Estée Lauder Companies has just announced an important leadership handover in a strategic segment of its business: travel retail. The channel continues to suffer badly from a lack of airport shoppers worldwide due to the pandemic: in 2021 their numbers were just 43% of what they were in 2019.
Yet revenue has rocketed in one place: the duty-free island of Hainan, China, which has been generating huge sales for the luxury beauty business. Hainan has been a lifeline for travel retail during the COVID crisis and has made up for the airport shortfall.
Of Lauder’s $16.2 billion revenue in fiscal 2021 (ending last June), the channel accounted for just under 30%, making it bigger than the entire Americas business. In a statement, the beauty house—whose brands include Origins, MAC, La Mer, Jo Malone London, and Tom Ford—admitted that “pivoting to Hainan and Chinese domestic travel have been critical to maintaining success for the channel and the company.”
Since 2004, travel retail has been in the very capable hands of Olivier Bottrie as Global President. He also took charge of retail development from 2017. He pushed travel retail’s share of Lauder’s net sales from 6% in 2004 to roughly 29% today, an achievement which prompted CEO Fabrizio Freda to commend him for “transforming travel retail into a growth and profit driver for the company.”
Bottrie retires on June 30, after a two-month handover to Israel Assa, currently the Commercial President of Travel Retail Worldwide, who takes the hot seat from May 1.
But Bottrie’s role is being divided: Assa becomes Global President of Travel Retail Worldwide, while the add-on retail development element is being handed to Andrea Dorigo, who is currently Senior Vice President and General Manager for Global Retail and Head of Commercial, North America. Both Assa and Dorigo will report directly to Peter Jueptner, Lauder’s International President.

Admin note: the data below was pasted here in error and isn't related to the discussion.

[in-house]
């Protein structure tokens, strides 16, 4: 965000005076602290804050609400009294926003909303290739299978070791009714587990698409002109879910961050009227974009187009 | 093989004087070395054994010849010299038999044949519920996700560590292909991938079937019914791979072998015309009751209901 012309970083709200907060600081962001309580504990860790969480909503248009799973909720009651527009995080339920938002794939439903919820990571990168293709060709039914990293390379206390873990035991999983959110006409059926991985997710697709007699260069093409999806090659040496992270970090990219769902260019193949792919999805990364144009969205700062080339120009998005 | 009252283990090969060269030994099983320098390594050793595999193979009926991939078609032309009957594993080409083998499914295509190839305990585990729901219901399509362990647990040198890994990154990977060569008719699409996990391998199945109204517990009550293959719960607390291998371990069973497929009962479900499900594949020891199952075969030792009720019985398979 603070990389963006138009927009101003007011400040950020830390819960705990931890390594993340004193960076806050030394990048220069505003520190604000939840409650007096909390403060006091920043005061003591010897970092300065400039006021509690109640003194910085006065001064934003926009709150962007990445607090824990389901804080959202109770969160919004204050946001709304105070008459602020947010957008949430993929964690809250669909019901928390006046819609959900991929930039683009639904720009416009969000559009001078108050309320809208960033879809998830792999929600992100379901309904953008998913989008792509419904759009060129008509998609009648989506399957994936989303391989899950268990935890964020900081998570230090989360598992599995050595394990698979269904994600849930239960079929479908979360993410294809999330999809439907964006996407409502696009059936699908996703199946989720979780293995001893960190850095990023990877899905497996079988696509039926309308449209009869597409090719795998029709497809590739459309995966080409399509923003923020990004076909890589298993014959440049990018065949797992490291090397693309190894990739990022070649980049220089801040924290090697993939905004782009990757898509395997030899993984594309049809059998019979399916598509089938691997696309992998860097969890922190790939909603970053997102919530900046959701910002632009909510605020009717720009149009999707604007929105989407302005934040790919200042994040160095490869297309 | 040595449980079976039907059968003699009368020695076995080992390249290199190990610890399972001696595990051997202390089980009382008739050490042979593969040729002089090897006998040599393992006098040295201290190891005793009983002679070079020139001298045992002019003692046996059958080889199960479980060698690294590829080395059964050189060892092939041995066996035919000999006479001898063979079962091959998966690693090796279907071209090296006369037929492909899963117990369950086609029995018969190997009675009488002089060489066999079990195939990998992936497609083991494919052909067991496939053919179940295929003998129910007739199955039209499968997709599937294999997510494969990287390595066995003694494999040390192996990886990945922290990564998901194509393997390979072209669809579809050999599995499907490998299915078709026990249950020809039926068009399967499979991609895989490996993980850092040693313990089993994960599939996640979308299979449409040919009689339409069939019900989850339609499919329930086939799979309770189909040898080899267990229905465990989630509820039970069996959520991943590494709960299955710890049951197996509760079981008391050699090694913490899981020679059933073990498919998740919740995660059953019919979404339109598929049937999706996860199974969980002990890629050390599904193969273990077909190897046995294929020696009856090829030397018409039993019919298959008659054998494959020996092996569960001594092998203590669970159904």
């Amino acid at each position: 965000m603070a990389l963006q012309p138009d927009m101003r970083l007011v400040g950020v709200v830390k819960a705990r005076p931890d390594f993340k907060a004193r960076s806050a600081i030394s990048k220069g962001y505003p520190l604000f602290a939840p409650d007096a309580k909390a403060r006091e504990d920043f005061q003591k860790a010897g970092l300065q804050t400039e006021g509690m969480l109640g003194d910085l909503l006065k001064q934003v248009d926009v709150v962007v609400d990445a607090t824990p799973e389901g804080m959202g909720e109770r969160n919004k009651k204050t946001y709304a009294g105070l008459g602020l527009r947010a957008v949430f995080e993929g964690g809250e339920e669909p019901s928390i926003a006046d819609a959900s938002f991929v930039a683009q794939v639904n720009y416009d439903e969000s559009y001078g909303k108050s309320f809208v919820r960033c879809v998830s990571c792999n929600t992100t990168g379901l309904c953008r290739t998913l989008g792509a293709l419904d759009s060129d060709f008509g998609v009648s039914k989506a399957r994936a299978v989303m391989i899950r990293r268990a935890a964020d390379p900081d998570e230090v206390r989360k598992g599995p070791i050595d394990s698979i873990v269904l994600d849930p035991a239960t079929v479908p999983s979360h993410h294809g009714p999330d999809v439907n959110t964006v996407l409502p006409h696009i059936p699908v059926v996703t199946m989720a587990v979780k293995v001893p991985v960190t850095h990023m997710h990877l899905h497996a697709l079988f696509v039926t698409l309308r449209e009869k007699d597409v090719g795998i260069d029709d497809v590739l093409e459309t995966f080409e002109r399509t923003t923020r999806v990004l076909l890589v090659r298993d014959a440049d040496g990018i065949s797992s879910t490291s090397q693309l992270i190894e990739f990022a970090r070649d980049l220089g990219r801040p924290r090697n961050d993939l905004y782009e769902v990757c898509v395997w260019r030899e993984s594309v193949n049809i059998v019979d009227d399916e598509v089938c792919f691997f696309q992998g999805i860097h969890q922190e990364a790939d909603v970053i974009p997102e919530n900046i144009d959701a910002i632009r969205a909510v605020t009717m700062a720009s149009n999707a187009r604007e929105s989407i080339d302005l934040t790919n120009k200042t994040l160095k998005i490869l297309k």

The split is an indicator that Estée Lauder Companies wants Assa to fully focus on the channel without distractions, for a good reason. This year—assuming the war in Ukraine does not creep further into Europe—the airport retail business is set to rebound back pretty sharply as COVID restrictions ease.
From the 43% passenger lag in 2021, global airports body ACI forecasts this will be cut to 29%, which means airports sales will revive. Even if sales take a while to get back to 2019 levels—Bain research suggests this won’t happen until 2030—meaningful incremental rises should happen between now and then.
Hanging onto share
The current scale of Lauder’s travel business—at about $4.7 billion annually—could easily surge once airports are repopulated by passengers wanting to do a bit of revenge duty-free shopping. The company wants to be ready for this.
Regaining airport momentum is also a priority for big international travel retailers like Switzerland’s Dufry, whose 2021 sales were 56% off their pre-pandemic 2019 level, and France’s Lagardère Travel Retail, whose sales were 46% off. CEO of the latter, Dag Rasmussen, has told BeautyMatter that his plan is to “see 2019 revenues by next year,” a very confident forecast given the economic, health, and now geopolitical uncertainties that prevail.
Even if the airport bounce takes longer, it will eventually happen. Assa will then be leading a division that could be on fire and driving much of Lauder’s overall growth. The company is keen to make the most of the airport rebound in order to push up market share in the channel versus its main rival, France’s L’Oréal.
Assa knows the travel retail channel extremely well, having had 21 years of experience in it. Taking Assa’s previous role from May, but based in Switzerland, will be Javier Simon, currently President of Travel Retail Asia Pacific, and another highly knowledgeable expert in the channel.
Both will look to brand build, execute on experiential retail, and continue increasing Lauder’s market share position. The company claims: “In 2019, ELC became the market share leader in the total beauty category in travel retail, maintaining the top position in 2020 despite the global pandemic.” L’Oréal has not disputed this. At this crucial time of flux in the travel channel, there is everything to play for.
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